2. With you on this 1000% Loki. There seems to be two quite different ways of understanding perpetrators of domestic abuse in terms of the main debate around this. The first is that it is purely a social problem, so if you fix patriarchy then you fix abuse. However this assumes that the inherent sexism of patriarchy is all that’s needed for a person to become an abuser. It’s simply about control due ultimately to gender inequalities within society, and sexist understanding/conditioning arising from this. This begs the question then, what is it that makes some men, conditioned by society into sexism, into abusers, whilst many/most such men aren’t?

    The second view is really the one you’ve been exploring (as I understand it), which is that as well as patriarchy we have to consider the personal, as the factors in becoming an abuser are due to the interaction of both (and imo this is the answer to the above question). This view says there is a personal aspect here, which can often be quite complex, and that unless we try to understand the kinds of contributing factors that lead to men becoming abusers then we will find it very difficult to prevent abuse and/or reform abusers.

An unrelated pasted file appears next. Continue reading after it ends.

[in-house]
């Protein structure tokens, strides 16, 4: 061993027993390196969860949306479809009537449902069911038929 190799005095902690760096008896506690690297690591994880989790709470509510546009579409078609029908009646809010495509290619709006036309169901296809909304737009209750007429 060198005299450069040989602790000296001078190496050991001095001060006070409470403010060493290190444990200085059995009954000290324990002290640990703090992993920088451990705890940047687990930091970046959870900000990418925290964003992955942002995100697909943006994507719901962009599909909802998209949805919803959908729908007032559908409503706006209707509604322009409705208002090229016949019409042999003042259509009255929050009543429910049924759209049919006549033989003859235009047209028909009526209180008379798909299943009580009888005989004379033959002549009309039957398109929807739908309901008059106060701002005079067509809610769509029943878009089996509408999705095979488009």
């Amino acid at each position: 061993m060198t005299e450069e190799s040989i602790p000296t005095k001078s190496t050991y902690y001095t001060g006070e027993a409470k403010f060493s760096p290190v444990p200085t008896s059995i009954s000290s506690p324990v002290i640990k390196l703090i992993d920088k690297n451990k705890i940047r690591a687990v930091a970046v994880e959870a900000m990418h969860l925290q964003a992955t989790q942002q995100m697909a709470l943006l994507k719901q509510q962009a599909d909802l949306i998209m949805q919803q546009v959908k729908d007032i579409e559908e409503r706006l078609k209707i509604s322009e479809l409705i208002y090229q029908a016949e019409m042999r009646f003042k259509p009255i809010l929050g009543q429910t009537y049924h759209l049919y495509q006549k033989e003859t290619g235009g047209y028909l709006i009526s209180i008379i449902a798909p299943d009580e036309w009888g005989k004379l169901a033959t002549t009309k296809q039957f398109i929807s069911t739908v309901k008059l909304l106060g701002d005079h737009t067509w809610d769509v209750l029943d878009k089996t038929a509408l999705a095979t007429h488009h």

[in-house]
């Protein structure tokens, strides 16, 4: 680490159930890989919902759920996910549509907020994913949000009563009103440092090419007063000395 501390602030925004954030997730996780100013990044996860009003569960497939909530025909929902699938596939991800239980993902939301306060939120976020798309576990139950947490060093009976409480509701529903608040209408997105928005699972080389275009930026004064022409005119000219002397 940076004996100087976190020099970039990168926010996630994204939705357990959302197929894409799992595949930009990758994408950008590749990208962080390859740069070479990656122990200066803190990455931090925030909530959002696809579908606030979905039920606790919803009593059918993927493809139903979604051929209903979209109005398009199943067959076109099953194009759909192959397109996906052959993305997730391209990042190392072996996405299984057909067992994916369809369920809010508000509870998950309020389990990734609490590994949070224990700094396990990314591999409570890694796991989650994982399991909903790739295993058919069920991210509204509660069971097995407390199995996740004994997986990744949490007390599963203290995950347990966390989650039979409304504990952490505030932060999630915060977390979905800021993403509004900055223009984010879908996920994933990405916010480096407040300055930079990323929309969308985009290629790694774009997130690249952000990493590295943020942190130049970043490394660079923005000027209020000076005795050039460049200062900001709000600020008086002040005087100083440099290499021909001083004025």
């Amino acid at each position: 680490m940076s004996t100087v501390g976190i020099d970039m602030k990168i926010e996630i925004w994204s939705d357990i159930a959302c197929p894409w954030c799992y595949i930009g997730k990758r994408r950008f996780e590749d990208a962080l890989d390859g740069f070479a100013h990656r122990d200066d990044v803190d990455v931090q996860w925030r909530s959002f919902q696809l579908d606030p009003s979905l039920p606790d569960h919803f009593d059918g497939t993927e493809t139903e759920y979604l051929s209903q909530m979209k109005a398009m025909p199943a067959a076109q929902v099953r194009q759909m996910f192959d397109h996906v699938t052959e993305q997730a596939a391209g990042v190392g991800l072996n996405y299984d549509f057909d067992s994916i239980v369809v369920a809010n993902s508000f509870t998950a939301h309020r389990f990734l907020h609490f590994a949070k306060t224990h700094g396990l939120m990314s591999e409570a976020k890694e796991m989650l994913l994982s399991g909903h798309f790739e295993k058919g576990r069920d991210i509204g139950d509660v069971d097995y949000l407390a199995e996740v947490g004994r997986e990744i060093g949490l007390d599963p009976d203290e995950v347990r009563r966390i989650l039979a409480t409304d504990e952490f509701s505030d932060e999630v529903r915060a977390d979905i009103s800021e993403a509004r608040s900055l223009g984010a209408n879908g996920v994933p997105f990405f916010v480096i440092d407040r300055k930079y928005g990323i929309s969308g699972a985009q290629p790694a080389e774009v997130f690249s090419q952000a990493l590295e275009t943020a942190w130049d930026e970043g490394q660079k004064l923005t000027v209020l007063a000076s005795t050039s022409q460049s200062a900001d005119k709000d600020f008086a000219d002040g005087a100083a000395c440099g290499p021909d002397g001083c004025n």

I think if you have experienced abuse, especially if it’s been by more than one person, an aspect of much of your life even, over some time, you really do get to see up close how that person’s conditioning works itself out in the person and their actions, and it can also reveal certain patterns. For example, and statistics back this up, how that very often violent men tend to have been abused as a child, often by a father but also as Loki describes here could just as easily be by a mother, and how this has affected them. And mental health – again there are studies which have shown a high prevalence of personality disorders among male domestic abusers – how often mental health seems to play a role (not just in terms of personality disorders, just used that as an example). Noticing this kind of stuff isn’t just about noticing patterns and types of causal factors in abuse, it also works to demonstrate that there are other factors which are very often at play in what leads to a person becoming an abuser; factors which if treated/addressed, could prevent abuse/reform abusers.